Antidiarrheal therapies can be very effective but only in approximately 15% to 20% of patients. Another treatment is biofeedback, which can correct muscle weakness using behavioral techniques. Biofeedback provides resolution in approximately 50% to 70% of patients.

The traditional model of office-based biofeedback requires that the patient make 6 or even up to 10 visits to a specialty clinic. This may mean that some patients must drive very long distances to an appropriate care facility that is staffed with trained personnel or physical therapists. This scenario presents a significant challenge for many patients, which is increasingly being recognized by health care professionals and researchers.

Good devices for home-based biofeedback have been scarce; however, such a device was recently approved by the US Food and Drug Administration. The research center at Augusta University has tested it in a clinical trial setting and found it to be quite effective as a home biofeedback treatment.

Dextranomer is another treatment modality. It involves injection of small beads of dextran polymers into the anorectal region. The beads form a protective cuff or a buffer to stop stool leakage.

Another treatment modality is sacral nerve stimulation using the Medtronic InterStim system. The patient is outfitted with a pacemaker-like device with wires that continuously stimulate the sacral nerves that control stool events.

In the case of a torn muscle, suturing the torn ends to reduce the size of the anorectal opening is usually useful for women postpartum, although the effect may not be sustained in the long term.

What emerging treatments and research should clinicians be aware of?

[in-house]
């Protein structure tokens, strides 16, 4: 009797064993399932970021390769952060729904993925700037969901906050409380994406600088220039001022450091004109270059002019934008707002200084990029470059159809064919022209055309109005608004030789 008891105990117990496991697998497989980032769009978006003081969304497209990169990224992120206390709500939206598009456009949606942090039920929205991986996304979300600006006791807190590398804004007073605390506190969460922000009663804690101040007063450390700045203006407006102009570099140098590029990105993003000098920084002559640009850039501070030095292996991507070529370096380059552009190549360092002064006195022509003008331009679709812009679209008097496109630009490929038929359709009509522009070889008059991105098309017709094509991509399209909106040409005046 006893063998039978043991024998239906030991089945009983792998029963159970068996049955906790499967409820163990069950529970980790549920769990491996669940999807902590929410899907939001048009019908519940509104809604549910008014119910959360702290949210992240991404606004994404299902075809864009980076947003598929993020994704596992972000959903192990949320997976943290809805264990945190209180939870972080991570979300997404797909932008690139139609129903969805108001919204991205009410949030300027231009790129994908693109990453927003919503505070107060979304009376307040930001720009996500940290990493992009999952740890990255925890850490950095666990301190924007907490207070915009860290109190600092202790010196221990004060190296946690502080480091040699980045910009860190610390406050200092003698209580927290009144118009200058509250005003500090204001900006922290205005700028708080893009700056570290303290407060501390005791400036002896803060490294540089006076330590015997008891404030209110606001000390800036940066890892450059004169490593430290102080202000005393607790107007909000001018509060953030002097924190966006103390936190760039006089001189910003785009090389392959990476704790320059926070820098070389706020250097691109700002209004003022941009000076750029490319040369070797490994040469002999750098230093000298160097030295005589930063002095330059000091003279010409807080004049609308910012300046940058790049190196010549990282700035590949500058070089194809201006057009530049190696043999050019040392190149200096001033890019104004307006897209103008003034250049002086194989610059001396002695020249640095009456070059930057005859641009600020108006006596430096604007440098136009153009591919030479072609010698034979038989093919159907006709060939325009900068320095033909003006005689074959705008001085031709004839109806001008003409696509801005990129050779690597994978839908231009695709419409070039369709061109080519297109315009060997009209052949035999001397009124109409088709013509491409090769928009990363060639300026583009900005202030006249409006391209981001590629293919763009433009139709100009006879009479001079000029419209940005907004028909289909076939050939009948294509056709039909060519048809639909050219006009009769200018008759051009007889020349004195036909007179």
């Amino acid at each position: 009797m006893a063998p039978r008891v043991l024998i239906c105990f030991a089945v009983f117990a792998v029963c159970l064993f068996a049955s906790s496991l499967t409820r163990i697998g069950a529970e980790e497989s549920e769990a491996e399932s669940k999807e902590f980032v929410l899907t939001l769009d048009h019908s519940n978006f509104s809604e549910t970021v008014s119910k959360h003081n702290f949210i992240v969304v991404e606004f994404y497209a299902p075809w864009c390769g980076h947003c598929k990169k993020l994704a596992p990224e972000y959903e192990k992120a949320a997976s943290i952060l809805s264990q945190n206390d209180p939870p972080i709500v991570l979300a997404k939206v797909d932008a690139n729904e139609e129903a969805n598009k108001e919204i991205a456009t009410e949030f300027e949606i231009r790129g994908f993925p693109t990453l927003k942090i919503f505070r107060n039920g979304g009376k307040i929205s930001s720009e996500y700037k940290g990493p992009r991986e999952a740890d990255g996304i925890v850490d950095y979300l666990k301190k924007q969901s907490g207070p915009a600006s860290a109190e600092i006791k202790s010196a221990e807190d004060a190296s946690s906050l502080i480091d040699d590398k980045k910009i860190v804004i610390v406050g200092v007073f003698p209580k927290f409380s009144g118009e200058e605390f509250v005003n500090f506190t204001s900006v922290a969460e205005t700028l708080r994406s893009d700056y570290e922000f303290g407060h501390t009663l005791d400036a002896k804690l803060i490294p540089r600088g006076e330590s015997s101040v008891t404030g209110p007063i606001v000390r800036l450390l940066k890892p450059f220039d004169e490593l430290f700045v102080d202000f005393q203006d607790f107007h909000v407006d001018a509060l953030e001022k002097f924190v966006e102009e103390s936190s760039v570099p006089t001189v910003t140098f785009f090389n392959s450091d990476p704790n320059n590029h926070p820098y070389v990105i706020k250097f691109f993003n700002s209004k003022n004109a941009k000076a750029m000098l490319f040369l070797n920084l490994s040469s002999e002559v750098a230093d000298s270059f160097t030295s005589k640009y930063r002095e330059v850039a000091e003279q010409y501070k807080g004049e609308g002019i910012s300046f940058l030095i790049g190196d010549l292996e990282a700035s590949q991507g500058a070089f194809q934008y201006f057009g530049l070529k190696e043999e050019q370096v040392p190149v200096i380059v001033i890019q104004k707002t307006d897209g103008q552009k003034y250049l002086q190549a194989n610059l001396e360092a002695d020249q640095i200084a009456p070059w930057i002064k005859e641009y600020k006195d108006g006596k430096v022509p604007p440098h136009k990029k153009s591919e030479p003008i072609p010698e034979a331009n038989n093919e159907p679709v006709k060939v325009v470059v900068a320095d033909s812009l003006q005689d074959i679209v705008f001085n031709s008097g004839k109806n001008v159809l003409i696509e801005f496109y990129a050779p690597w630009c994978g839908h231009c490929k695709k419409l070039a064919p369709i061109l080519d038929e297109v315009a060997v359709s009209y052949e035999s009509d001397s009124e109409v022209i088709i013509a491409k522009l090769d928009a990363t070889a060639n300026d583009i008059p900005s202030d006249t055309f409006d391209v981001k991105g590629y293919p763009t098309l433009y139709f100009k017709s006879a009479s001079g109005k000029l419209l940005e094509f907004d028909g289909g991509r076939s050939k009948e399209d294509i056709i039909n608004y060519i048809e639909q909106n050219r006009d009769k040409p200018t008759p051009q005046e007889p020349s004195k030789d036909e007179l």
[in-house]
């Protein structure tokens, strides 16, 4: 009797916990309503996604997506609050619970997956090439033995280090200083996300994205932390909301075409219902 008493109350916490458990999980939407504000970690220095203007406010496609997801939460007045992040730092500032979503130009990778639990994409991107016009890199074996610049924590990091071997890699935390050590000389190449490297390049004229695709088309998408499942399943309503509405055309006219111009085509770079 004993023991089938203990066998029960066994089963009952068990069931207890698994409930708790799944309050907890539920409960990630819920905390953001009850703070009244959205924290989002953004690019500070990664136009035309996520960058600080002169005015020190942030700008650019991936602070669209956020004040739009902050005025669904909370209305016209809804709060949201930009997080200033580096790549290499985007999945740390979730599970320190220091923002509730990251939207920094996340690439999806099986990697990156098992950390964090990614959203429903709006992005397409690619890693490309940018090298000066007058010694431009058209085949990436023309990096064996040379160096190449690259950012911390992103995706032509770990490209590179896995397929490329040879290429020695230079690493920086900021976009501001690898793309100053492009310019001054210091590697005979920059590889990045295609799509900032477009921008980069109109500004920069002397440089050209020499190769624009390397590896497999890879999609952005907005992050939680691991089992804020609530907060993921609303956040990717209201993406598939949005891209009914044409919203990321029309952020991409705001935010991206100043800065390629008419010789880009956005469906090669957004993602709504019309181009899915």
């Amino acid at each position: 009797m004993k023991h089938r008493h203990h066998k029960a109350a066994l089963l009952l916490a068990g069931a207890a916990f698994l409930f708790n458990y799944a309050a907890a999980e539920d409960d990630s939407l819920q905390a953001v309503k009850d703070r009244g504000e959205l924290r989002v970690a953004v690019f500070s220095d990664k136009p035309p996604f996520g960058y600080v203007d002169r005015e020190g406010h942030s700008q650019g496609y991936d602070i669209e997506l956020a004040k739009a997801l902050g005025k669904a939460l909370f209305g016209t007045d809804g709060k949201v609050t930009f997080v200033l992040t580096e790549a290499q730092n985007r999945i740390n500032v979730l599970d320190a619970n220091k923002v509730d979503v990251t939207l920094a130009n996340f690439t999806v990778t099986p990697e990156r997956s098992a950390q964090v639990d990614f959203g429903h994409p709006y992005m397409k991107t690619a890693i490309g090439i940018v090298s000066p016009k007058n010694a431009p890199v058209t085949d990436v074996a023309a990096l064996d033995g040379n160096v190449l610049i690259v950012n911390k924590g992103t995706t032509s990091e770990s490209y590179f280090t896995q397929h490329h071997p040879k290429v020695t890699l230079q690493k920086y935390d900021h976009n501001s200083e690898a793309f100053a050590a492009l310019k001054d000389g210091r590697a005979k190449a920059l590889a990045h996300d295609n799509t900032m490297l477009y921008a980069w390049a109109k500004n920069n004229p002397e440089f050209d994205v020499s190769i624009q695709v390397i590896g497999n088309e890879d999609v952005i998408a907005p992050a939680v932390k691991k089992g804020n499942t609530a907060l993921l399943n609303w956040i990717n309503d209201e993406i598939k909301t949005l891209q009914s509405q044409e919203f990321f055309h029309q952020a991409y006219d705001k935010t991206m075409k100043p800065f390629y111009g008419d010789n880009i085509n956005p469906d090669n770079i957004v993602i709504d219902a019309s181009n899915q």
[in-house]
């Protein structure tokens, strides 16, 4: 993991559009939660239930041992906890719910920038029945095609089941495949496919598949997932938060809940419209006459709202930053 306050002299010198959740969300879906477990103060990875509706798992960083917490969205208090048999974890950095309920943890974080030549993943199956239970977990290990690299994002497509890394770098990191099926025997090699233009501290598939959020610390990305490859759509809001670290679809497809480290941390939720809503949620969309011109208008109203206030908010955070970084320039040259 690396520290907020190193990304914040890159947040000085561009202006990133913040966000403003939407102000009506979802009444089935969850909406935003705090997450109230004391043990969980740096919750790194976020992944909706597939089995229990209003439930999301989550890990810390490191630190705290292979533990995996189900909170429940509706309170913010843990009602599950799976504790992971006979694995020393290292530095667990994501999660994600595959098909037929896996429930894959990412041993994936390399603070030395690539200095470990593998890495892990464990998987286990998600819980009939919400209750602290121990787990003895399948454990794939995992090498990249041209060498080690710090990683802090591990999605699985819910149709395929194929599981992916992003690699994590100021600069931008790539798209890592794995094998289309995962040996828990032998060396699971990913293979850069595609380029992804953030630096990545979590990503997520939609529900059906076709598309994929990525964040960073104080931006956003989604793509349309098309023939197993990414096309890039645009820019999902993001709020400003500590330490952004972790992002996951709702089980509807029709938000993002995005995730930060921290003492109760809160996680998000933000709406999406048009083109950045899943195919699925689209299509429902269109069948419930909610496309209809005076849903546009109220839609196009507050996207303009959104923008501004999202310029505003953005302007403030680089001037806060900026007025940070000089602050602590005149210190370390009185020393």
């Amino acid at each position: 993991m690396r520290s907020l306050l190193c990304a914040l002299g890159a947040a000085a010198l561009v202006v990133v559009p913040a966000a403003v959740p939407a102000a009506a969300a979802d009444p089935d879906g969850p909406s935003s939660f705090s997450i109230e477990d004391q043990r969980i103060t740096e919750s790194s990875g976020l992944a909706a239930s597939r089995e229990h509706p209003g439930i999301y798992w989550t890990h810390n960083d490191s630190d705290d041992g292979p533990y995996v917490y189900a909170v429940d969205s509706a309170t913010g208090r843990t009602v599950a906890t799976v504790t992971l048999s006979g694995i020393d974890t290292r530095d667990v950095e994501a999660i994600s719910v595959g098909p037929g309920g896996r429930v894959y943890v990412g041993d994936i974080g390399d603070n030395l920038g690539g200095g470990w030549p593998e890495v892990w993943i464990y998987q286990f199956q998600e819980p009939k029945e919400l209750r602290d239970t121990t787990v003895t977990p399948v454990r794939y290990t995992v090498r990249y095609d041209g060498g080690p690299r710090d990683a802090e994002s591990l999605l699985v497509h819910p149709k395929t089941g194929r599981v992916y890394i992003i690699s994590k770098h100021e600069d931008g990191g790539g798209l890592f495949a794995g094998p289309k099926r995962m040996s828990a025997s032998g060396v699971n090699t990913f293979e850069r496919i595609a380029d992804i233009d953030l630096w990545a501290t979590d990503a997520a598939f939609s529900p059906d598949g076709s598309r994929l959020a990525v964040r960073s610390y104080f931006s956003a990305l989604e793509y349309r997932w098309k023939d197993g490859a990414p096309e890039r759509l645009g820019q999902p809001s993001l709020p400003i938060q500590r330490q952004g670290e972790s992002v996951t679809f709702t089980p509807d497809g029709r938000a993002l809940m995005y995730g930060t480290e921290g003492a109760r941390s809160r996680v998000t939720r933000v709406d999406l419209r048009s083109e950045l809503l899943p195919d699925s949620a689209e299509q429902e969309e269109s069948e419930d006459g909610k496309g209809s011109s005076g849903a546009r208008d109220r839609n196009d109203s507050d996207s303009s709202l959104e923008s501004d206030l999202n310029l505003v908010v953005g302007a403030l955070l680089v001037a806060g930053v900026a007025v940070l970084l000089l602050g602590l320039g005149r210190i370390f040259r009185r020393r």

One emerging treatment developed at Augusta University’s Clinical Research Center is called translumbosacral neuromodulation therapy (TNT). TNT is similar to TAMS and involves the fecal delivery of magnetic energy through an insulated coil to the lumbosacral nerves that regulate anorectal function. The pulses generated are of the same strength as those of magnetic resonance imaging. The team at Augusta University’s research center has shown that TNT mechanistically improves nerve function and substantively improves stool leakage. A sham-controlled study and long-term study are currently underway at Augusta University and Harvard University’s Massachusetts General Hospital. These studies are being sponsored by the National Institute of Diabetes and Digestive and Kidney Diseases.

A multicenter study sponsored by the National Institutes of Health that the team at Augusta University also is involved with is the FIT (Fecal Incontinence Treatment) trial. This randomized study compares biofeedback with dextranomer injection.

Also, as mentioned, tools are becoming available for home biofeedback that should allow many more affected patients to receive treatment because they can do so in the comfort of their own home. The research center at Augusta University is working on a novel home biofeedback protocol for the treatment of constipation and fecal incontinence.

Thus, novel noninvasive tools are emerging for fecal incontinence. The repertoire of current and emerging tools holds the promise of improved outcomes for patients with fecal incontinence.

Rao is also the founder of the Augusta University Digestive Health Center. He is available to speak to media regarding any aspect of digestive health -- simply click on his icon now to arrange an interview today.

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  • Satish Rao, MD
    Satish Rao, MD Digestive Health Expert

    Dr. Satish Rao, a seasoned gastroenterologist, is an expert in digestive health, particularly the brain-gut connection.